Discomfort & Awareness & Gratitude.
Being pushed outside one’s comfort zone often leads to heightened awareness, dependence on others, and increased gratitude. One of my more acute experiences of this happened when I was living in Australia. I was working at a high school in the foothills of the mountains northeast of Melbourne. During school time I lived on campus, but when school was not in session, there were no cafeteria meals and no work that had to be done. My two years of boarding school made the transition to living far from my family easier, but I had always spent school breaks at home. Now, New Jersey was very far away, and I wanted to explore, so I found myself in Melbourne. My first day I was totally overwhelmed - I couldn’t figure out how to pay for the tram, I had never stayed at a hostel before, and I didn’t really have a plan of where to find food. I ended up attending a service the Sunday evening at a large, beautiful Anglican cathedral. I don’t remember anything that was said, but I remember feeling safe, calm, and grateful for a chance to relax. After a few nights at the hostel, I went to stay with my friend Georgie at her parents’ house. So far from my own parents and family, it felt incredibly comforting to be welcomed into their home. I felt aware of my dependence on people who I was not related to, and I had never felt so much gratitude for hospitality and for unexpected places to relax.
Three weeks into my North Carolina life, I am definitely finding myself pushed outside my comfort zone. First, there is the new climate. I know, I know, I said many times that I was moving down here in part for the hot weather, but I forgot what it feels like to sweat the moment you go outside. I am quickly realizing that the answer is to take more showers and buy more clothes. The hot, wet, sunny climate does have many upsides. I can go on an evening walk around the neighborhood and smell flowering jasmine. There are so many beautiful Southern Magnolias with their elegant flowers. And, there is a moment after the sun has set when the heat drops just a little and a gentle breeze rises, and I am SO happy to be living here.
I also have a new living situation. I had a lot of physical space to myself the past nine months, and now I have less. My vulnerableness as I establish myself in a new place is also visible. Luckily, I have kind, thoughtful housemates. H was in town for my first few nights in the apartment, and she organized us to have dinner together and got me caught up with Ru Paul’s Drag Race All-Stars Season Seven so that we could watch the new episodes together each week. My other housemate, K, made me a flower arrangement for my sink when she returned from vacation. I don’t think religion can claim ownership over “small acts of kindness,” but it was a strong theme of my religious education. I currently feel keenly aware of the positive impact that receiving them can have.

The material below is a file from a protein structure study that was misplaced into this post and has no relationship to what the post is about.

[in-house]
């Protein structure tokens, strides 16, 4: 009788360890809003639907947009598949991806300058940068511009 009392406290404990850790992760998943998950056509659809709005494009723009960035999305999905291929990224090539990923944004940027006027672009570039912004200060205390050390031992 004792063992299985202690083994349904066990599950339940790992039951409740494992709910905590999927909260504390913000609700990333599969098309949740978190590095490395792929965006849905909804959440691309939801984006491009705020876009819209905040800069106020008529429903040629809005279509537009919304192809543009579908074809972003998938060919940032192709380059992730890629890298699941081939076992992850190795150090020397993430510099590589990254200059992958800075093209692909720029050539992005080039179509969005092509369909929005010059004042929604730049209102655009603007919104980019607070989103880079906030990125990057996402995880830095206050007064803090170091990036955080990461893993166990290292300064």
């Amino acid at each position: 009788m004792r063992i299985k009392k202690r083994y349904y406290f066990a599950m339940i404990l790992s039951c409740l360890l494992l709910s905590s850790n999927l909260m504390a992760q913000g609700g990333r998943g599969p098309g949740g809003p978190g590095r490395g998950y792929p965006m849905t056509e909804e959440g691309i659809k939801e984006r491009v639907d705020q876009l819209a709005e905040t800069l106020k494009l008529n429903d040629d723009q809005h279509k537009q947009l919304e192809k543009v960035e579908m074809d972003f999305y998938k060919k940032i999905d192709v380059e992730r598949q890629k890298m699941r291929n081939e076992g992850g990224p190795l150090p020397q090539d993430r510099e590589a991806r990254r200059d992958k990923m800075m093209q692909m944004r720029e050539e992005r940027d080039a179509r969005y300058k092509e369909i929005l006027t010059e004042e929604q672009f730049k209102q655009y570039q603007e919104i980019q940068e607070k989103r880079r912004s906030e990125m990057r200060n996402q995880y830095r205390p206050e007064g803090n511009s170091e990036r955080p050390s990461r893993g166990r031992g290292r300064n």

The current goals of my day-to-day are “settling in” and “finding a job.” On the day before an interview, the goal of “finding a job” is very orienting, but usually my day-to-day life feels like a lot of decisions of how to spend my time. There is a lot of luxury and privilege to having the opportunity to take online classes, to weigh pros and cons when deciding to apply for a job, and to be able to last minute decide to drive four and half hours one way for a night at the beach with a longtime friend. But I also crave routine and a way to transition between work and play that doesn’t 1000% fall on me. Recently, I have started going to the Durham County Main Library. The building is new and beautiful, there are many places to sit and work (or read), there is an outside terrace, AND there is free parking. I have a library card(!), and this enables me to reserve a meeting room when I need to Zoom. Libraries are an invaluable public resource that I have never felt so grateful for.
I am also physically far from all the people that I spent the majority of my time with in my Boston/Brookline/Princeton life. Between isolation during the Covid pandemic, being in the same work environment for so long, having such an established social world in Boston, and doing very minimal dating in the past years, I am totally out of practice meeting new people. I luckily have pretty minimal social anxiety, so this is not a huge deal, but it does mean that I am constantly presenting who I am and what my story is. I try to be both authentic and appropriately confident in these moments, but sometimes it's exhausting. The good news though, is that I am getting to meet new people! Besides my housemates, the primary way that this has been happening is through an awesome group called Durham Queer Sports. Through this group I have started playing ultimate frisbee again, and I also went to the Durham Bulls (AAA baseball) Pride Night. I am really excited to be able to be in queer community so quickly.
I have also been reconnecting with friends and contacts from my Rice and Harvard lives, as well as close friends of my mother who she has known since childhood. Everyone has been incredibly warm and generous with their hospitality and time. I have even flexed the muscle of asking for assistance, and I have benefited tremendously from the generosity of my godmother. I am also grateful for the support by phone, text, and g-chat from my family and friends all over the country. Allowing oneself to receive support and help is an important part of relationship building and deepening.
I anticipate that faster than I expect the feeling of being outside my comfort zone will ebb. I’ll try to appreciate the upsides while it lasts.